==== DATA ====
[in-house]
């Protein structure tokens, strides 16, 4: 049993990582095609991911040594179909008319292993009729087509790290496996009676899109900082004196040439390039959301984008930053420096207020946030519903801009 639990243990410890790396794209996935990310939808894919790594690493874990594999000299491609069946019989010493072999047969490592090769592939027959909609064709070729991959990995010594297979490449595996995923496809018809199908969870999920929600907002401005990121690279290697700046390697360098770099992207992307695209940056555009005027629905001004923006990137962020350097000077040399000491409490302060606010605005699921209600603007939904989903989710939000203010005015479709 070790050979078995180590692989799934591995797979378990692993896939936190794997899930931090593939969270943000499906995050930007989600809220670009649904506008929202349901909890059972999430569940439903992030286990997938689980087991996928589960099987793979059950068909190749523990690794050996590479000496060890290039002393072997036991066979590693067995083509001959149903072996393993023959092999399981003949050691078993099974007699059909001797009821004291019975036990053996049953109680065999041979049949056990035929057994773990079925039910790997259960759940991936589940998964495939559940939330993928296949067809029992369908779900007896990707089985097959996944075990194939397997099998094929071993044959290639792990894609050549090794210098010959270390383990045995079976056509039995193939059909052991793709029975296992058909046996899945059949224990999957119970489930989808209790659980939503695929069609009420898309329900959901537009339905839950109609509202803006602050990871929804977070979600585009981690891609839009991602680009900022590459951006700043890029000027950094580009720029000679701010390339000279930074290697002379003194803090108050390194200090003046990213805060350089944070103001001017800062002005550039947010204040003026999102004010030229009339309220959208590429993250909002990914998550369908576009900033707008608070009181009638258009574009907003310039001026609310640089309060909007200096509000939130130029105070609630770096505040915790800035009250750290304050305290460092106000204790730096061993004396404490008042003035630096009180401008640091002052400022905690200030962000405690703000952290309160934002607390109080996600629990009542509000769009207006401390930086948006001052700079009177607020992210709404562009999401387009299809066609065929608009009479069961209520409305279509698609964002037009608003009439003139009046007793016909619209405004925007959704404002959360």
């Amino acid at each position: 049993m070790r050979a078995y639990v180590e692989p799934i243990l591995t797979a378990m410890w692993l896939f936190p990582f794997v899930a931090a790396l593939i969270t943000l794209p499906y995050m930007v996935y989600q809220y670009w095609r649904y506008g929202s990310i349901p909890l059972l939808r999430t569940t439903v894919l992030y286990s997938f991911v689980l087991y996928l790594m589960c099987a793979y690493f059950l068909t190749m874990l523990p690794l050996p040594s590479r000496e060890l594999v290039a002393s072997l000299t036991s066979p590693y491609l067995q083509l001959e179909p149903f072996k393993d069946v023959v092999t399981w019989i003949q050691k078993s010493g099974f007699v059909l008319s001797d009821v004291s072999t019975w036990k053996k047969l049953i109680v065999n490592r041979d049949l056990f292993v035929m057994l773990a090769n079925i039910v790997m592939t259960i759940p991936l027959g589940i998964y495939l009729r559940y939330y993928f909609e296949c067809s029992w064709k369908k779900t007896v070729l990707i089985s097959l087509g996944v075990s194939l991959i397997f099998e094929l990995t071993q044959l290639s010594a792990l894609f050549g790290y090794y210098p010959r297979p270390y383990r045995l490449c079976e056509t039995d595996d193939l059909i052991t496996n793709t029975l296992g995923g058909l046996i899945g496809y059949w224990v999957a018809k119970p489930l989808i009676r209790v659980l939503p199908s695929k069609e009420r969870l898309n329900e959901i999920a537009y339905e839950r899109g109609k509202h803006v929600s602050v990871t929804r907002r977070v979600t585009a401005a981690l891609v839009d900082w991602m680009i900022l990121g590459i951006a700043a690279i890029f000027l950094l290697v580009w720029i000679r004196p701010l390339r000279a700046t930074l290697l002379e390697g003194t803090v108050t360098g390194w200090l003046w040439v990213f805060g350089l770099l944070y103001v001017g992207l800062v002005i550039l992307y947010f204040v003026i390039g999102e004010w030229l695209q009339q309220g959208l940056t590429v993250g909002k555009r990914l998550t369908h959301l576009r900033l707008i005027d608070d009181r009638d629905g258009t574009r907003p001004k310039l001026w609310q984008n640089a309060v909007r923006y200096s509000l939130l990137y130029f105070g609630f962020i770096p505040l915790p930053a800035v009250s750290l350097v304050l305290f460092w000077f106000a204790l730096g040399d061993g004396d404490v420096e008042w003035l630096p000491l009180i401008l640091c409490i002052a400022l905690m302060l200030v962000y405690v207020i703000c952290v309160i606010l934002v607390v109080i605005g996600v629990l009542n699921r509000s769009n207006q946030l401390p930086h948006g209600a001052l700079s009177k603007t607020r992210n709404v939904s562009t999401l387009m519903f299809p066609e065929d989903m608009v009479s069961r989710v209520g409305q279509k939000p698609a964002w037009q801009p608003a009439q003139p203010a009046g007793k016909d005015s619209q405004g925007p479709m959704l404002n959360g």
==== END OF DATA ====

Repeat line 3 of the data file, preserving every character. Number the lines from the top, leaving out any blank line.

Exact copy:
């Amino acid at each position: 049993m070790r050979a078995y639990v180590e692989p799934i243990l591995t797979a378990m410890w692993l896939f936190p990582f794997v899930a931090a790396l593939i969270t943000l794209p499906y995050m930007v996935y989600q809220y670009w095609r649904y506008g929202s990310i349901p909890l059972l939808r999430t569940t439903v894919l992030y286990s997938f991911v689980l087991y996928l790594m589960c099987a793979y690493f059950l068909t190749m874990l523990p690794l050996p040594s590479r000496e060890l594999v290039a002393s072997l000299t036991s066979p590693y491609l067995q083509l001959e179909p149903f072996k393993d069946v023959v092999t399981w019989i003949q050691k078993s010493g099974f007699v059909l008319s001797d009821v004291s072999t019975w036990k053996k047969l049953i109680v065999n490592r041979d049949l056990f292993v035929m057994l773990a090769n079925i039910v790997m592939t259960i759940p991936l027959g589940i998964y495939l009729r559940y939330y993928f909609e296949c067809s029992w064709k369908k779900t007896v070729l990707i089985s097959l087509g996944v075990s194939l991959i397997f099998e094929l990995t071993q044959l290639s010594a792990l894609f050549g790290y090794y210098p010959r297979p270390y383990r045995l490449c079976e056509t039995d595996d193939l059909i052991t496996n793709t029975l296992g995923g058909l046996i899945g496809y059949w224990v999957a018809k119970p489930l989808i009676r209790v659980l939503p199908s695929k069609e009420r969870l898309n329900e959901i999920a537009y339905e839950r899109g109609k509202h803006v929600s602050v990871t929804r907002r977070v979600t585009a401005a981690l891609v839009d900082w991602m680009i900022l990121g590459i951006a700043a690279i890029f000027l950094l290697v580009w720029i000679r004196p701010l390339r000279a700046t930074l290697l002379e390697g003194t803090v108050t360098g390194w200090l003046w040439v990213f805060g350089l770099l944070y103001v001017g992207l800062v002005i550039l992307y947010f204040v003026i390039g999102e004010w030229l695209q009339q309220g959208l940056t590429v993250g909002k555009r990914l998550t369908h959301l576009r900033l707008i005027d608070d009181r009638d629905g258009t574009r907003p001004k310039l001026w609310q984008n640089a309060v909007r923006y200096s509000l939130l990137y130029f105070g609630f962020i770096p505040l915790p930053a800035v009250s750290l350097v304050l305290f460092w000077f106000a204790l730096g040399d061993g004396d404490v420096e008042w003035l630096p000491l009180i401008l640091c409490i002052a400022l905690m302060l200030v962000y405690v207020i703000c952290v309160i606010l934002v607390v109080i605005g996600v629990l009542n699921r509000s769009n207006q946030l401390p930086h948006g209600a001052l700079s009177k603007t607020r992210n709404v939904s562009t999401l387009m519903f299809p066609e065929d989903m608009v009479s069961r989710v209520g409305q279509k939000p698609a964002w037009q801009p608003a009439q003139p203010a009046g007793k016909d005015s619209q405004g925007p479709m959704l404002n959360g």